Pitco courthouse’s north side up for debate | AspenTimes.com

Pitco courthouse’s north side up for debate

The next major decisions in the plans to renovate the Pitkin County Courthouse will center on the historic building’s north facade.

That was the word earlier this week from Jodi Smith, the county’s facilities director, who asked Pitkin County commissioners to consider removing the canopy over the building’s north side entrance to better accommodate a third-floor exterior stairway and emergency fire exit that must be constructed.

The canopy — which currently covers a north-facing patio that was a popular lunch spot until this summer — is not part of the building’s original design and was added some time after the building was constructed in 1890, Smith said during the commission’s Tuesday work session.

“The canopy has no architectural purpose at all,” she said.

The emergency exit stairway — long mandated by the city’s fire department — will require making a window on the third floor into a door, Smith said. The first flight will come down the east side of the north facade to a landing, then a second flight will go down to the ground, she said.

That ground landing could bump up against the canopy/porch area, Smith said.

Board Chairwoman Patti Clapper — a stickler when it comes to preserving Pitkin County history — did not like the idea of removing the canopy whether it’s historic or not, saying she’s always known the courthouse with the canopy.

“I want to leave it and see what happens,” she said. “It’s bothersome to me to keep messing with the building.”

Commissioner George Newman swung the other direction.

“I’d take the canopy off,” he said, noting that the removal will make the stairway landing “much cleaner.”

Commissioner Rachel Richards also leaned toward removing the canopy, though for a different reason. She reminded her colleagues that they promised during early talks about the courthouse renovation with historic preservation officials that they would consider restoring the building’s original design.

“We said we’d look at removing things like this,” Richards said. “Restoring the historic integrity means getting rid of non-historic add-ons.”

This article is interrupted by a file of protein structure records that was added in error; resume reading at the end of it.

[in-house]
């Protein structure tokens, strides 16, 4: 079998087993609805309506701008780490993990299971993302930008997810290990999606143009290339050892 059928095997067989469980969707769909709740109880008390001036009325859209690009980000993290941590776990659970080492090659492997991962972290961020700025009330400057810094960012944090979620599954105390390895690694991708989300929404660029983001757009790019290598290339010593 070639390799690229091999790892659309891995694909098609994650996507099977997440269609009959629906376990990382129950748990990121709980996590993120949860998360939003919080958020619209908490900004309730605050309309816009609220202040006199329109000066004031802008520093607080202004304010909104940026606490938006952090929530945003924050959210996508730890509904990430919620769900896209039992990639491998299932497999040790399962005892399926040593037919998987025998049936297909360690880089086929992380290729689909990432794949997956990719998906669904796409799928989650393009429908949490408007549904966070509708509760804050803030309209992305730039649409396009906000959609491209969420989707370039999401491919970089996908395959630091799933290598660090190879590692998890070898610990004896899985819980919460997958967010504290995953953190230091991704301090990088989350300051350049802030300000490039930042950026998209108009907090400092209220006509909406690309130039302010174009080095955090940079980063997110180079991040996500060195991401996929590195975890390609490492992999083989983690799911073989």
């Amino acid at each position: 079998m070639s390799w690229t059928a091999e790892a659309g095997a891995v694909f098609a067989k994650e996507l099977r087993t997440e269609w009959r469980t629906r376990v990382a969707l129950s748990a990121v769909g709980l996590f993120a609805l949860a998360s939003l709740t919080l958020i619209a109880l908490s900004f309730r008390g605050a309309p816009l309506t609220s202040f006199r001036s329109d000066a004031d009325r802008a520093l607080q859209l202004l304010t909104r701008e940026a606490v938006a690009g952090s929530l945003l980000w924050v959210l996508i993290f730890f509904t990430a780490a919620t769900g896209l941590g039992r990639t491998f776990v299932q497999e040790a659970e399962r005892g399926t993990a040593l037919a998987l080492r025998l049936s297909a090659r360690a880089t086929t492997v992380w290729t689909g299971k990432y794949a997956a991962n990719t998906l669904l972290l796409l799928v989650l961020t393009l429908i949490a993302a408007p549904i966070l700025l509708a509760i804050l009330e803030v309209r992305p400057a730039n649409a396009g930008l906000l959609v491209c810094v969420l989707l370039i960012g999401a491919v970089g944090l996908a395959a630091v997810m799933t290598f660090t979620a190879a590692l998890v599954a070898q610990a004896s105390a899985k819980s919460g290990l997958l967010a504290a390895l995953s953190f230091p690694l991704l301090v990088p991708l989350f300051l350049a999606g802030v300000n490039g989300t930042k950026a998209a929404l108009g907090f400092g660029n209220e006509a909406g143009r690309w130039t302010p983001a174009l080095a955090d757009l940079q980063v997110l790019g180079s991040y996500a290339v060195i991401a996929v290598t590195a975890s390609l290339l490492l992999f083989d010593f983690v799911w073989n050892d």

The courthouse was a hub of civic activity until this summer, when the county’s new Administration and Sheriff’s Building opened next door. The county assessor, treasurer and Sheriff’s Office moved out and into new digs in the new building. In addition, the Aspen Police Department, which also opened a new building just down the street, vacated the courthouse basement where it had been headquartered since the 1980s.

That left just the District Attorney’s Office and the Court Clerk’s Office and not much else.

Now, the county is about to embark on a renovation that will provide more space for the clerk, the DA and others, as well as a safer building that more closely conforms to modern courthouse norms.

Floor plans are being finalized, with the clerk moving down from the second floor to the first floor and the DA moving from the garden level to the first floor. The Probation Department also will receive a larger space, while judges and jail inmates will move in secure spaces away from the public, which currently cannot happen.

For example, the building will go from three public entrances to just one. The historic entrance on Main Street will feature standard X-ray screening machines and sheriff’s deputies when the renovation is complete. To make the entrance compliant with the Americans with Disabilities Act, the front facade will have to be altered slightly to install a lift from the garden level to the first floor.

That alteration will be addressed by the city’s Historic Preservation Commission on Jan. 9, Smith said. It is considered a “minor project” and will not be addressed by the Aspen City Council, she said.

The renovation is estimated to cost between $3 million and $5 million, Smith has said.

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